Patterns of Power Relation of Street Vendors in Bandung City

Rina Hermawati, Caroline Paskarina


This article discusses how power relation run in daily life and how they relate in governing public issue within multi-stakeholders’ context. The setting of this relations is in the governance of street vendors in Bandung City. Street vendors is usually perceived as problem for urban governance, not only for public convenience and order, but also as spatial or territorial contestation among various actors, namely street vendors, the City Government of Bandung, and the public. In this spatial contestation, there is a power relation that connects various interests and demonstrates the network pattern of actors in fighting for their interests. This article is purposed for mapping of street vendor’s power relation pattern. By mapping the pattern of power relation, it is expected that the handling of street vendors can be more substantive in addressing the source of the problem, and it does not just focus on the eviction on the surface. This research used qualitative method. Data collection technique contains participative observation, through interview with street vendors, city government officials, street vendors association, and focus group discussion. The research result found three patterns of power relation in governing street vendors. The first pattern, street vendors use the association of street vendors as the mediator in negotiating the problem they face. The second pattern, street vendors use the local community of street vendors as the mediator. The third pattern, street vendors use non-governmental organizations (NGOs) as the mediator.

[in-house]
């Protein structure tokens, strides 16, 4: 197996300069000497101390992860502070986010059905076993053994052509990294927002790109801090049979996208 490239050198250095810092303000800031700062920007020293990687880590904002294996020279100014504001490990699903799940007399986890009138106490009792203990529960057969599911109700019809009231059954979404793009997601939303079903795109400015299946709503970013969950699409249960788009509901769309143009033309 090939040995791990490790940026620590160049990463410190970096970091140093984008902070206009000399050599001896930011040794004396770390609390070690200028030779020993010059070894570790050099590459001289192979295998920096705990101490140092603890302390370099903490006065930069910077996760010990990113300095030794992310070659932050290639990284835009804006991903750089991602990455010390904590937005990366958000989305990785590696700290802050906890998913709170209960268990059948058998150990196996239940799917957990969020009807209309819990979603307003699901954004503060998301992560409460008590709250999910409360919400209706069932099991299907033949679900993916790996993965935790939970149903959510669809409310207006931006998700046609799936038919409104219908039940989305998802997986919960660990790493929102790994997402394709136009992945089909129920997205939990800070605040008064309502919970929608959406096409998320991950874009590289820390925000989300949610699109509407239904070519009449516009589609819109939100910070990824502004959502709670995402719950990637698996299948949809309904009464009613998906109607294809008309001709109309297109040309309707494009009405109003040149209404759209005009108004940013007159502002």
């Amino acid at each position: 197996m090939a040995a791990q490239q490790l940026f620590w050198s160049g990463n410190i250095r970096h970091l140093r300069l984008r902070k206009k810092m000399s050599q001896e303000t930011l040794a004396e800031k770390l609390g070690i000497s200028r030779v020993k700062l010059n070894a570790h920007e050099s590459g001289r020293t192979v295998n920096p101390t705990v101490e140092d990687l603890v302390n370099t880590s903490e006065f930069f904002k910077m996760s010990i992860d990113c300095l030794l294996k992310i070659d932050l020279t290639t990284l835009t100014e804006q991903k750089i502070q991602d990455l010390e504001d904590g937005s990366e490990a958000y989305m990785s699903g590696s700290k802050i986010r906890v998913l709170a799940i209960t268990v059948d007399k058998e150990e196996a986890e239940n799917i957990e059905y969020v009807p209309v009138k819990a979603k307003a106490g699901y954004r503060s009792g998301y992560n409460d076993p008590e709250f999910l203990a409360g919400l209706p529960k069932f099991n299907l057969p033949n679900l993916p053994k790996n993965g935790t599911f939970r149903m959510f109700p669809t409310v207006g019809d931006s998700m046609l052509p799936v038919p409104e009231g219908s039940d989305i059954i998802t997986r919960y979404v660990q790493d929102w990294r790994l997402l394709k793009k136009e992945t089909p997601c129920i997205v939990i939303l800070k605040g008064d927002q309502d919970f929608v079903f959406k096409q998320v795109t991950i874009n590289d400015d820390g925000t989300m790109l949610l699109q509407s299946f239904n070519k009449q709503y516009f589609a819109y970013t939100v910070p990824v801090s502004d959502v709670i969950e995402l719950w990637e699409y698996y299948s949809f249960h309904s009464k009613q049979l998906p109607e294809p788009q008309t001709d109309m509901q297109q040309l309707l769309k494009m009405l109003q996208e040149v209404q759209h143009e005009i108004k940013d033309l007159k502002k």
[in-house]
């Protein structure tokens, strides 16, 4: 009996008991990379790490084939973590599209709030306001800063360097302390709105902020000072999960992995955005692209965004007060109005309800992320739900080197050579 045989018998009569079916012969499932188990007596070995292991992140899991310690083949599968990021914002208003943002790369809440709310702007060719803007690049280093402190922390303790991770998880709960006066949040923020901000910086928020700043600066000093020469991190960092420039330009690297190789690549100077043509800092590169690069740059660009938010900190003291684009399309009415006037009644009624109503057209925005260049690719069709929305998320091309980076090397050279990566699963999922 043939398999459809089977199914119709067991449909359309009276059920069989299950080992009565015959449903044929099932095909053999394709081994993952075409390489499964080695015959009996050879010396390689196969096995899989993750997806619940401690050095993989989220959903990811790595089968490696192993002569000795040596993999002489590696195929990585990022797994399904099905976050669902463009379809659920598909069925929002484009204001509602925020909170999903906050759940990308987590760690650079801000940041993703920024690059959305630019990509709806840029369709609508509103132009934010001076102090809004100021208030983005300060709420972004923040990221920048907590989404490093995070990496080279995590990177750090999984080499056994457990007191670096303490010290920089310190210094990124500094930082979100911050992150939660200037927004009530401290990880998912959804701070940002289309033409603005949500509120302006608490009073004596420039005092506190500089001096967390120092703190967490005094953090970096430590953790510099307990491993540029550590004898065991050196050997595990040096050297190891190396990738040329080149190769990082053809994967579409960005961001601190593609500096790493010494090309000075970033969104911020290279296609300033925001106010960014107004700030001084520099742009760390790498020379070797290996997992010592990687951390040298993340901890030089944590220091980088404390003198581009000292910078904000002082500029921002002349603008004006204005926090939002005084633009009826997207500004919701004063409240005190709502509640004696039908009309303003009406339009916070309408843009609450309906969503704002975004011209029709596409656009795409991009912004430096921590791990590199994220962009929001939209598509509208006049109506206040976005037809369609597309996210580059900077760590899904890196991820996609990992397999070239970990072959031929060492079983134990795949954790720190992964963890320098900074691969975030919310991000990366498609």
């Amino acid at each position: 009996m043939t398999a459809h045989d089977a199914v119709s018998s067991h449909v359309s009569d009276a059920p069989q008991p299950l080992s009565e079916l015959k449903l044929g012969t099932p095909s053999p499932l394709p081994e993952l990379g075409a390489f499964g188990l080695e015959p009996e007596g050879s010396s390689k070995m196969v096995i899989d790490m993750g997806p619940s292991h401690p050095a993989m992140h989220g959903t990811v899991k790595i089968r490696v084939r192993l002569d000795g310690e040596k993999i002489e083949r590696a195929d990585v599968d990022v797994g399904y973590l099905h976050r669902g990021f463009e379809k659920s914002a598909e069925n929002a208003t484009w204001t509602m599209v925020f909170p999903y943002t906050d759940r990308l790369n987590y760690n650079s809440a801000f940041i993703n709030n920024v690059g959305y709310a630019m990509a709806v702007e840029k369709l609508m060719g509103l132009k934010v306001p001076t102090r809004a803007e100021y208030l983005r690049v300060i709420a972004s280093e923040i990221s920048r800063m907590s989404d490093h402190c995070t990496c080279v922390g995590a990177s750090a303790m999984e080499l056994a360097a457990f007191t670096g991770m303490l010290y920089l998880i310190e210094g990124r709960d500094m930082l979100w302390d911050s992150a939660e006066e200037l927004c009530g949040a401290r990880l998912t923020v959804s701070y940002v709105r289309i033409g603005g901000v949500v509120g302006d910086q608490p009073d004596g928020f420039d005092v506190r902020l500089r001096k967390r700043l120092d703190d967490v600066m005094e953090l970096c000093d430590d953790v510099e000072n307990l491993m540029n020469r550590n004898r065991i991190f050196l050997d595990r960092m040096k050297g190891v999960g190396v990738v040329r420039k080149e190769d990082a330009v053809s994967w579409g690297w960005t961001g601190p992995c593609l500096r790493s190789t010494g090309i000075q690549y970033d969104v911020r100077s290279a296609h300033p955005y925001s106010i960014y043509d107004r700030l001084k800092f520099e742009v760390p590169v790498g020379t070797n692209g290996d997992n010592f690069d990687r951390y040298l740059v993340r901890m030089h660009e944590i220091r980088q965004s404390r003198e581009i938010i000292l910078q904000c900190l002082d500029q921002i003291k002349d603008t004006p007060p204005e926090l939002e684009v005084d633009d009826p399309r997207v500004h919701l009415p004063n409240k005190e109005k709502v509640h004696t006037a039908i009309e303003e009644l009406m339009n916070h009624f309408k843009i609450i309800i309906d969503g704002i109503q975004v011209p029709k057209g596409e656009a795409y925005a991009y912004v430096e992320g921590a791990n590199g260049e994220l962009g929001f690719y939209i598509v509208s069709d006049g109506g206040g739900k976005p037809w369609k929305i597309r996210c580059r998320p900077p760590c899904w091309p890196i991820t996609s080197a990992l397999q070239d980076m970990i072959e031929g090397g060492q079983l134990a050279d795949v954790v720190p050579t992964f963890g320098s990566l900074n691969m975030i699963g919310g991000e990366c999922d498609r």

Power Relation; Policy; Public Issue; Spatial Contestation; Street Vendors

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